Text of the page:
Seven Sweethearts (1942) is no cinema masterpiece. But it’s certainly worth an hour and 42 minutes of your time.
The film centers around the annual tulip festival in the Dutch town of Little Delft, Michigan and the seven sisters of the Van Maaster family. The patriarch of this Dutch family, played by the loveable S.Z. Sakall, insists that his daughters must all marry in the order they were born, oldest daughter first, youngest daughter last. This proves problematic when New York reporter Henry Taggart (Van Heflin), comes to town to cover the tulip festival for his paper and falls in love with Billy (Kathryn Grayson), the youngest of the Van Maaster sisters.
Seven Sweethearts: The Cast
Most classic film fans are quite familiar with the very Hungarian character actor, S.Z. Sakall. In Seven Sweethearts, Sakall does not fail to deliver his usual charm. But with his thick Hungarian accent, Sakall is obviously not Dutch. At times, this cultual mismatch can be distracting. Somehow, the casting still works, probably because of Sakall’s old world charm and propensity for playing lovable father figures.
Kathryn Grayson is cute as a button as Billy. It’s easy to see why this film jump-started Kathryn’s career. Everything she does is adorable, from her character’s recurrent nose twitch to the little ear tug she does to control her temper. You understand why Henry Taggart falls for her.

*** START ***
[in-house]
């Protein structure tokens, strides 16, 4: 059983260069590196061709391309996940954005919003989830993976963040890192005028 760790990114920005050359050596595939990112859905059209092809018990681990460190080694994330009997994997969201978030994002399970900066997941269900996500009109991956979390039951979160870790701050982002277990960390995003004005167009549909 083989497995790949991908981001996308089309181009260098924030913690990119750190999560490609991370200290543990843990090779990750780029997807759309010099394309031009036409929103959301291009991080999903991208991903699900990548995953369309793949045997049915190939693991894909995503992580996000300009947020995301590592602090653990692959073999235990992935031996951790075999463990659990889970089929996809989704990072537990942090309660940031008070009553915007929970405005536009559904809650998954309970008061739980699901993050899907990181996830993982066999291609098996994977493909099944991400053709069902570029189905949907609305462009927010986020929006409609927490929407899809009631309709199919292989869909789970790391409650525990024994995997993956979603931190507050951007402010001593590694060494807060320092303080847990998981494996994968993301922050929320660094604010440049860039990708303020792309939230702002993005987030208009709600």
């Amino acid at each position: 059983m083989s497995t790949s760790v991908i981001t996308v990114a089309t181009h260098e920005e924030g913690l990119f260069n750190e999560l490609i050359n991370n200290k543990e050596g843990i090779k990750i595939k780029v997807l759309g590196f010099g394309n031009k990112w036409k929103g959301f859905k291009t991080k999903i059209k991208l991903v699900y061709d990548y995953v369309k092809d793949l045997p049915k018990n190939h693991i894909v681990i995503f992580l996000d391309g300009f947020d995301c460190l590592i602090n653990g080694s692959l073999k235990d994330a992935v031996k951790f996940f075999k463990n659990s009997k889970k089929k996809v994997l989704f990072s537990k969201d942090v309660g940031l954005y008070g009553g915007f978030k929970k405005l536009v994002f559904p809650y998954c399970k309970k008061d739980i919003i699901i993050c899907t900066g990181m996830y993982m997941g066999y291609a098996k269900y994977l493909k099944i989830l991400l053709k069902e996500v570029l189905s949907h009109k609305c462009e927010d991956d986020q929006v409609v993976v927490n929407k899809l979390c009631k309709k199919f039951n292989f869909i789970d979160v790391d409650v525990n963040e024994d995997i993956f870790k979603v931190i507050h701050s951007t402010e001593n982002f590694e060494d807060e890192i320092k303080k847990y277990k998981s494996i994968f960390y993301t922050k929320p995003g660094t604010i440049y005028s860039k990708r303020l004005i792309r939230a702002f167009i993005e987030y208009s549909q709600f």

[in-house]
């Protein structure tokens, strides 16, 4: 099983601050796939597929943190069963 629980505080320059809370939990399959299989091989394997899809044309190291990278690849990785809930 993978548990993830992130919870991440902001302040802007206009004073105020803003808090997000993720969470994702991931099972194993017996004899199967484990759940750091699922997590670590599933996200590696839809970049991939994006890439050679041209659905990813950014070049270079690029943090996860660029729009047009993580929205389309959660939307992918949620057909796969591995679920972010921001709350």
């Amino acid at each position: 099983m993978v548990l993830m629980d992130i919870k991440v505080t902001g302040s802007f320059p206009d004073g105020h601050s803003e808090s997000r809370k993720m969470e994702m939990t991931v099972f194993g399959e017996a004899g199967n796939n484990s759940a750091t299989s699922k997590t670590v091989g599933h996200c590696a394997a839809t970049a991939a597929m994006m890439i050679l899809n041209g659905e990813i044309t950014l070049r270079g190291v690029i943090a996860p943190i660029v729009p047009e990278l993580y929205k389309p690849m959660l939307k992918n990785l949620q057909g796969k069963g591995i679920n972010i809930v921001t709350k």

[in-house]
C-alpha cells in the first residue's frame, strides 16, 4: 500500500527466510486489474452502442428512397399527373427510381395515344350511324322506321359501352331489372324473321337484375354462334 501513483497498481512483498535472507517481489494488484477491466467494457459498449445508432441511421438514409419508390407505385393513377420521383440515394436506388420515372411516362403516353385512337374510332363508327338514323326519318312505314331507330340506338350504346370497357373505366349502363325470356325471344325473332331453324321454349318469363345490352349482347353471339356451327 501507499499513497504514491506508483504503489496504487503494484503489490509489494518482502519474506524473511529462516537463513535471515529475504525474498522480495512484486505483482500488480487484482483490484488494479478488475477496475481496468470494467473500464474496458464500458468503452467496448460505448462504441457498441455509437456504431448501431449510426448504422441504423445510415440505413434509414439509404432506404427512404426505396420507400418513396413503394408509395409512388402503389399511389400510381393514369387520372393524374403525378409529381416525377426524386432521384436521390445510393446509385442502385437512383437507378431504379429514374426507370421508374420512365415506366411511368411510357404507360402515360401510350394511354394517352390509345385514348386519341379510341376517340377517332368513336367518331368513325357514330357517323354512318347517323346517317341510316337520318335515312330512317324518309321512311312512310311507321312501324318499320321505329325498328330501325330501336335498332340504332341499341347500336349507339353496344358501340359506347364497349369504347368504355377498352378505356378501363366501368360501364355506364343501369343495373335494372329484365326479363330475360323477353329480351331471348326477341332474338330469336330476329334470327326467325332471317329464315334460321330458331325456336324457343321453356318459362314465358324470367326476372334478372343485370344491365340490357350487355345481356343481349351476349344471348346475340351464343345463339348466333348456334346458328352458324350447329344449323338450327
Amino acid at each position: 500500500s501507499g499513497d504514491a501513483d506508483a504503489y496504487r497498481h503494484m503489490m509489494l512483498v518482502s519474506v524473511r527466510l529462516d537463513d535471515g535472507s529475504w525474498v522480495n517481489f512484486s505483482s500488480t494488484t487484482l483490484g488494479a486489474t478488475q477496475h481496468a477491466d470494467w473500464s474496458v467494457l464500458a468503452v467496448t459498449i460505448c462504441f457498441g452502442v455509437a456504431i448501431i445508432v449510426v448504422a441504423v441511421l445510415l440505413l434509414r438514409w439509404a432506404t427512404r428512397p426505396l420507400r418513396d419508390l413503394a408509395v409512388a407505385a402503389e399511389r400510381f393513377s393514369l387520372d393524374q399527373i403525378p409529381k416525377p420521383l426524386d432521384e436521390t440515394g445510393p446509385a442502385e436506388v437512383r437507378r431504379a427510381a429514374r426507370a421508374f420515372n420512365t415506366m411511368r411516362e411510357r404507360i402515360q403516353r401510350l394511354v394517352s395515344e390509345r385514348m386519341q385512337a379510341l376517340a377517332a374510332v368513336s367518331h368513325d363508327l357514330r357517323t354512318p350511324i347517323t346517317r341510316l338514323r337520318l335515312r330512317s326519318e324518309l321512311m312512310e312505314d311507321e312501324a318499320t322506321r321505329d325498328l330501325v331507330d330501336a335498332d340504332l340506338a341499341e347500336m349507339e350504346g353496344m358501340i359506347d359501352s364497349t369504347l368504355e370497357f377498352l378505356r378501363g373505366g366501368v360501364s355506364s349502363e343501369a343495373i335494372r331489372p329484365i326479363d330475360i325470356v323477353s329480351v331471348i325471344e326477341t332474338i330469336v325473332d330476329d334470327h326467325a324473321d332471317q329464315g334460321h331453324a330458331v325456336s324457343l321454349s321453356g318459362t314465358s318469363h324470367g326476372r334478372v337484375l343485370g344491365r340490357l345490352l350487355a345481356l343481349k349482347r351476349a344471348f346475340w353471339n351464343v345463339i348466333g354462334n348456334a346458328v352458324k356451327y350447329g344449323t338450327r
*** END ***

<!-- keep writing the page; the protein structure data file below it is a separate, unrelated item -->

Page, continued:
Kathryn sings a number of songs in the film. The English language songs are not classics by any stretch of the imagination, but Kathryn makes them work. And opera fan or not, anyone who listens to Kathryn sing can’t help but appreciate the technique, feeling, and talent behind her exceptional voice.
The Sisters of Seven Sweethearts
The rest of the Van Maaster sisters in the film are also very well cast. Marsha Hunt plays the melodramatic oldest sister, Regina, who basically uses everyone around her to get what she wants–to be an actress in New York. She’s the perfect foil for Kathryn Grayson’s Billy. Another standout sister in the film is Frances Rafferty, who plays middle sister George. And Kathryn Grayson’s real life sister, Frances Raeburn, plays Van Maaster sister Cornelius in the film. Just like Kathryn, Frances is an absolute doll.
The Ever Consistant Van Heflin
Van Heflin as Henry Taggart is the proverbial glue that holds the film together. He’s potentially the only character in Seven Sweethearts that could actually be a real person. Heflin is such a consistently believable actor in all his films, and Seven Sweethearts is no exception.
An interesting side note about the film, MGM was sued seven years after its release by Hungarian playwright Ferenc Herczeg, who claimed that with Seven Sweethearts, MGM plagiarized his 1903 play, Seven Sisters. Though Seven Sweethearts was released in 1942, Herczeg did not sue until 1949 because he was interred in a Hungarian concentration camp when the film came out during World War II.
The suit was eventually settled outside of court, with Herczeg receiving a hefty sum from MGM.
More Kathryn Grayson Next Week!
That’s it for Seven Sweethearts. Don’t miss these Kathryn Grayson films, playing next week on TCM:
Tuesday, January 15th
Thousands Cheer (1943) at 8:00pm
Anchors Aweigh (1945) at 10:15pm
Wednesday, January 16th
Two Sisters from Boston (1946) at 1:00am
It Happened in Brooklyn (1947) at 3:00am